Wedding dress muslin #2

Wednesday, August 17, 2016

After finishing my inner bodice and petticoat I was all ready to dive in and start cutting the fabric for the "real" dress, but something funny happened. I didn't work on anything sewing related for about a week, and while I felt guilty and stressed about the work that needed to be done, I couldn't bring myself to do it for some reason. I eventually realized that my first muslin, while it fit okay, really wasn't up to snuff. So I decided to make a second muslin the "proper" way, and I'm glad I did.

I don't have many pictures of this process because I was trying to make up for lost time, but here's a summary of the changes I ended up making:
  • I shortened the front bodice by almost two inchs at the centre
  • I completely changed the shape of the side bodice
  • I shortened the back by about an inch at the sides tapering down to nothing at the centre
  • I pinched the princess seams about a half inch each (a total of 2" removed from the front width!) and added about a half inch back to each side
  • I eliminated the top pleat in the front skirt panel entirely - it kept pulling taught and the result was kind of a weird thickness that seemed unnecessary. You can see the same effect in the close-up on the pattern package, but trust me, it's unflattering from the side:

To begin making these changes I thread traced all my muslin pieces and then basted them together by machine. I thought I would have to make significant adjustments to the side seams so these I just pin-basted:

Boomer helping, as usual
I didn't end up needing to change the side seams below the empire waist, but I still liked the construction of sewing the front and back together first rather than how the pattern instructions want you to sew together everything below the waist first, then above. If do end up needing to make adjustments to the side seams, it'll be easier this way.

I made all my adjustments by pinning the muslin on top of my inner bodice on my dress form. I was skeptical when I had to fold up the empire waist by an entire inch, but when I took it off the dress form and tried it on myself (pinned to the top of the inner bodice), sure enough, it fit. I am rather short-waisted and small busted so I suppose this makes sense:

Taking a big bite out of the centre front
I don't know what was going on with the original bodice side pieces, but they were completely the wrong shape for me. Again, I couldn't believe how much I was changing the pattern, but I'm actually trusting myself at this point. In the picture below the red and black lines are the new shape, while the blue ones are the original pattern (minus a half inch off the top from my first muslin adjustments):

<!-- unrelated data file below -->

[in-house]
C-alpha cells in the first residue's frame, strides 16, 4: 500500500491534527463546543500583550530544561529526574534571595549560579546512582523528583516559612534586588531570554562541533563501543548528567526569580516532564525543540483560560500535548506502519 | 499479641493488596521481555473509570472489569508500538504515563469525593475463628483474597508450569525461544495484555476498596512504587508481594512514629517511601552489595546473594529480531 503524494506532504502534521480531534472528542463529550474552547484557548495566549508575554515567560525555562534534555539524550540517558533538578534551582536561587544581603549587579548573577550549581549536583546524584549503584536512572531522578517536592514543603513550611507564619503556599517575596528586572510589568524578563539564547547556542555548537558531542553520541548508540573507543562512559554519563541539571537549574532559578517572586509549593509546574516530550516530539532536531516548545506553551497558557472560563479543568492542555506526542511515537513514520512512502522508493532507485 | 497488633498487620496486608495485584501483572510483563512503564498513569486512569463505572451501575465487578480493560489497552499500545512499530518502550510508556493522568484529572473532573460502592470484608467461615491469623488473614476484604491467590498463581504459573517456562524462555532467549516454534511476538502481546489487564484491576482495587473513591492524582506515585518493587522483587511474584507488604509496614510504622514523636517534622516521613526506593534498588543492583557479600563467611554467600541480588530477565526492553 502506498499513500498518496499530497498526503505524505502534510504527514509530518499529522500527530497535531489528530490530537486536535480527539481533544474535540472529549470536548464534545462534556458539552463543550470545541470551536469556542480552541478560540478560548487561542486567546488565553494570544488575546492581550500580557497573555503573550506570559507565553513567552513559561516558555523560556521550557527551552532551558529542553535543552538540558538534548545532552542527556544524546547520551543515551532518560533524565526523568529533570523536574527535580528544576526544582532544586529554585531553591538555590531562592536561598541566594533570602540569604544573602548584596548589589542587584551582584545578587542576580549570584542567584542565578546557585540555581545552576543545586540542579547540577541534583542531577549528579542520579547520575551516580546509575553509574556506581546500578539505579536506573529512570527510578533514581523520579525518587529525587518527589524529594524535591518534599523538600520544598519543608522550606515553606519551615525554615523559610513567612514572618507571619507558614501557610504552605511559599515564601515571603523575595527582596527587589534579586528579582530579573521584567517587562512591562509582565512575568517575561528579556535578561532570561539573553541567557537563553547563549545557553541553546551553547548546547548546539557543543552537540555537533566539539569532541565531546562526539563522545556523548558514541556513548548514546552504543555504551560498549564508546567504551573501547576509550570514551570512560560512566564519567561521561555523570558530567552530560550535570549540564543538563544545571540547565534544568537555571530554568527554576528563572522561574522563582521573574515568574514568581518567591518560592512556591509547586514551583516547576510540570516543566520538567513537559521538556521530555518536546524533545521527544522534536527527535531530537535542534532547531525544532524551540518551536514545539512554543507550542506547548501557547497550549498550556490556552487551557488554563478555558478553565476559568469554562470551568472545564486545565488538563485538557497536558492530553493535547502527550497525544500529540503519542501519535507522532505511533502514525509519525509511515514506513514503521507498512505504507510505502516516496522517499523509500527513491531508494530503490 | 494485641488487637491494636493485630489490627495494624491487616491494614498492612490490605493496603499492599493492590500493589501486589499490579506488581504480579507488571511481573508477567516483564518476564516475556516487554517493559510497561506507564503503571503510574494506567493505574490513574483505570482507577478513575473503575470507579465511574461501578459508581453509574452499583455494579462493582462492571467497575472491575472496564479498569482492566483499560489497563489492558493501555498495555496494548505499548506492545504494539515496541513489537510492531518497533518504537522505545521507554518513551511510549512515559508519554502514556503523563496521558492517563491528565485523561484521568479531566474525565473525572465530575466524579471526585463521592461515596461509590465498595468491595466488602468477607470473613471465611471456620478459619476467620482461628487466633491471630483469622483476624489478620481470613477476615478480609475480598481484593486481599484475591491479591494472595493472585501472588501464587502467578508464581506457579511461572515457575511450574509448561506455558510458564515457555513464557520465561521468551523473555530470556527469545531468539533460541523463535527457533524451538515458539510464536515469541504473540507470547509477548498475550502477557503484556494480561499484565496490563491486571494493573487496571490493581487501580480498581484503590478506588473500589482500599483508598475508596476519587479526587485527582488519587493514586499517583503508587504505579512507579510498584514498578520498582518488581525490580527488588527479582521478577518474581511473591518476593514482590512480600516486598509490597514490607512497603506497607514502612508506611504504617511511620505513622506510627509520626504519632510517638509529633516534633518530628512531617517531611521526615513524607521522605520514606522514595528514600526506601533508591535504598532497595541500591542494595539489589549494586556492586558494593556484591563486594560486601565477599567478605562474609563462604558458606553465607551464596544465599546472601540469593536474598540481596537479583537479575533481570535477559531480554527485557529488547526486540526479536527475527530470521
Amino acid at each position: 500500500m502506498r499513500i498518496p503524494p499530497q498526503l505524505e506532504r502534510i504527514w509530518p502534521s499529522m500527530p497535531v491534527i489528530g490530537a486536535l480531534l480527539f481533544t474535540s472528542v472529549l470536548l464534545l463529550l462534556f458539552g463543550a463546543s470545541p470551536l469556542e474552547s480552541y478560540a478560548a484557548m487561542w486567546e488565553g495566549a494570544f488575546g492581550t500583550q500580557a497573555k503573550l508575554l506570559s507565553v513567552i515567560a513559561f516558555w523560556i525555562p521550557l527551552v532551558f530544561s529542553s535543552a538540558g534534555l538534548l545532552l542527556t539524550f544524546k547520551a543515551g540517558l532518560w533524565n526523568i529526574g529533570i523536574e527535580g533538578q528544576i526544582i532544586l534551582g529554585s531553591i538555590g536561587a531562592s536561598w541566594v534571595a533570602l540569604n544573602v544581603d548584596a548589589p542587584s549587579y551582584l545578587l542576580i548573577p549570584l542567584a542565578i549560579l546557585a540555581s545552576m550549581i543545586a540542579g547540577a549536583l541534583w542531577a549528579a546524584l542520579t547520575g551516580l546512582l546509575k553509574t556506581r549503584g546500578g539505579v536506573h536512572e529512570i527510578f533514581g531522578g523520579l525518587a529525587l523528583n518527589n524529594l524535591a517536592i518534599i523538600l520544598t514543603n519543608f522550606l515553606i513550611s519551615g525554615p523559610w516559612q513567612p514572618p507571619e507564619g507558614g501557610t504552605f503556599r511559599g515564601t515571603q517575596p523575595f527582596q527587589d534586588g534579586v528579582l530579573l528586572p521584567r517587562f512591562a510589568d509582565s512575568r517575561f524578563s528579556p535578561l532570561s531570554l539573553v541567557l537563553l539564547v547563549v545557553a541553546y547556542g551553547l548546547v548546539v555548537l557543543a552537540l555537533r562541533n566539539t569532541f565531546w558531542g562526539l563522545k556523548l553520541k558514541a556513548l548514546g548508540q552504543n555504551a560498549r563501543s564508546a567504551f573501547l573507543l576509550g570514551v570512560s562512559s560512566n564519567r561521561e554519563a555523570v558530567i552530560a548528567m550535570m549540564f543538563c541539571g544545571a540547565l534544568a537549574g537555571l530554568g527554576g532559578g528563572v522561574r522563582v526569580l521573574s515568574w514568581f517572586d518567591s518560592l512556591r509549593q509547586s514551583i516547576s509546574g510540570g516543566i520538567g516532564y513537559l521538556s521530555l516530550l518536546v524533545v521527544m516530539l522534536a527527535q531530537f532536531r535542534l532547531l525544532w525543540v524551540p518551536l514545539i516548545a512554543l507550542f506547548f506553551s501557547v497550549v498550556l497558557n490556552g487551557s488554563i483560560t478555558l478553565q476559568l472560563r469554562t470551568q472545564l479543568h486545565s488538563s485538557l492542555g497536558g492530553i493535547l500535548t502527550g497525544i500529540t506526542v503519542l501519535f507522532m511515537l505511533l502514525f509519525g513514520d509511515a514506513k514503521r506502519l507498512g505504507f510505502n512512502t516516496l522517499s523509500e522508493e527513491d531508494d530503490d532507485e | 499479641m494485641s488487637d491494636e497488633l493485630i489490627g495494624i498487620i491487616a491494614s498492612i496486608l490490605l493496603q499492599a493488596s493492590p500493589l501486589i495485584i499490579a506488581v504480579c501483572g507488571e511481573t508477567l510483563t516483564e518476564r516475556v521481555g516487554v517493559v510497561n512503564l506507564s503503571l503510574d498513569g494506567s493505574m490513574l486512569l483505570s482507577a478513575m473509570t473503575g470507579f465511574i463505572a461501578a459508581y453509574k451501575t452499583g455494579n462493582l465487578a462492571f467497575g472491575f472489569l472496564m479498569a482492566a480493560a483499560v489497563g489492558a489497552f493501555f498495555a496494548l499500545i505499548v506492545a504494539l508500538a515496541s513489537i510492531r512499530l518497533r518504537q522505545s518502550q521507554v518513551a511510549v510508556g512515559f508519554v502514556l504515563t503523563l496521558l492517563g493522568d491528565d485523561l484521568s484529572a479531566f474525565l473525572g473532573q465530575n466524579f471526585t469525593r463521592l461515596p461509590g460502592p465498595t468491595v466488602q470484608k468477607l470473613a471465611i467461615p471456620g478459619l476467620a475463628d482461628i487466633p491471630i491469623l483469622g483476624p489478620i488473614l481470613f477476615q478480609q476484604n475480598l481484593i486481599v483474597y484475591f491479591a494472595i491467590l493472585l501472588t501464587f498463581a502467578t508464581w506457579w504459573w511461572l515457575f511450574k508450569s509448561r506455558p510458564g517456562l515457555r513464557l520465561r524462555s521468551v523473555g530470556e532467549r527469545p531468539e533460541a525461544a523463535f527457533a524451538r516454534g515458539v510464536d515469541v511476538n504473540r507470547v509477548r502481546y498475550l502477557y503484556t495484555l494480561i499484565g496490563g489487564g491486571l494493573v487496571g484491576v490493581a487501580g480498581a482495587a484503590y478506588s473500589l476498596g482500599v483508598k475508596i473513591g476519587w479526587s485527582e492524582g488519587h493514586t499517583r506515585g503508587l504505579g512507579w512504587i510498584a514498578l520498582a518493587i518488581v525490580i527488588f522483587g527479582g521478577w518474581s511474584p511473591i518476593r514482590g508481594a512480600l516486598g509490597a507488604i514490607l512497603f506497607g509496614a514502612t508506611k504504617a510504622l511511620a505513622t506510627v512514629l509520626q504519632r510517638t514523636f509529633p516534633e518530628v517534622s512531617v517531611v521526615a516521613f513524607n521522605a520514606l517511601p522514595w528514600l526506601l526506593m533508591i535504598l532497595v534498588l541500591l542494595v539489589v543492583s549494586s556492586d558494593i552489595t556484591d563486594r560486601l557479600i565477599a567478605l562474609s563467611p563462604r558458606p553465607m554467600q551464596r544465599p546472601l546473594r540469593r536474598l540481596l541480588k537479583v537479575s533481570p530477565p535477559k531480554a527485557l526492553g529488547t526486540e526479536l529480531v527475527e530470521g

Hugely different side bodice pieces
Finally, to remove the top pleat I simply drew a new stitching line along the fold of the top pleat. I also curved it down a bit at the edges, possibly because I had brought the side bodice piece down, but both were necessary to give me a horizontal empire seam:
Begone, pleat!
With my new pattern adjustments I'm feeling more confident that I'm actually ready to begin cutting in to my silks. 58 days to go!

Petticoat sergery

Friday, August 5, 2016

My wedding dress pattern, particularly the short version that I'm making, requires a certain amount of poufiness in the skirt. I could easily buy something like this, which would pretty much do exactly what I want, but I have this weird obsession with natural fibres, so I decided to make my petticoat. Besides, this way I can make it the perfect length.

After a bit of research, I decided that cotton organdy would be the best material to use because it's both lightweight and stiff. I bought 5 yards from puresilks (via Ebay) and it arrived folded up in an envelope looking like paper. It's ridiculously stiff when unwashed:

Perhaps this stuff is a bit too stiff
 But of course, I want everything washable, so I managed to stuff 5 yards of paper-like fabric into the bathtub, where it promptly started shedding its starch:

The starch washing out of the organdy
 I was a bit worried at all the starch coming out because the organdy turned very soft when wet, but it stiffened up again nicely as it dried. Not as stiff as before, but with a much nicer feel - perfect for a petticoat:
Post-wash stiffness
I looked at my 5 yards of crumpled organdy and I looked at my mini Ikea ironing board and I took a break to make a new and better ironing board. I was kind of excited to use power tools, but it turned out we had a 2x4' chunk of OSB in the garage that was just the right size. I stapled on a layer of batting and some old home decorator weight canvas and I now have the world's biggest ironing board.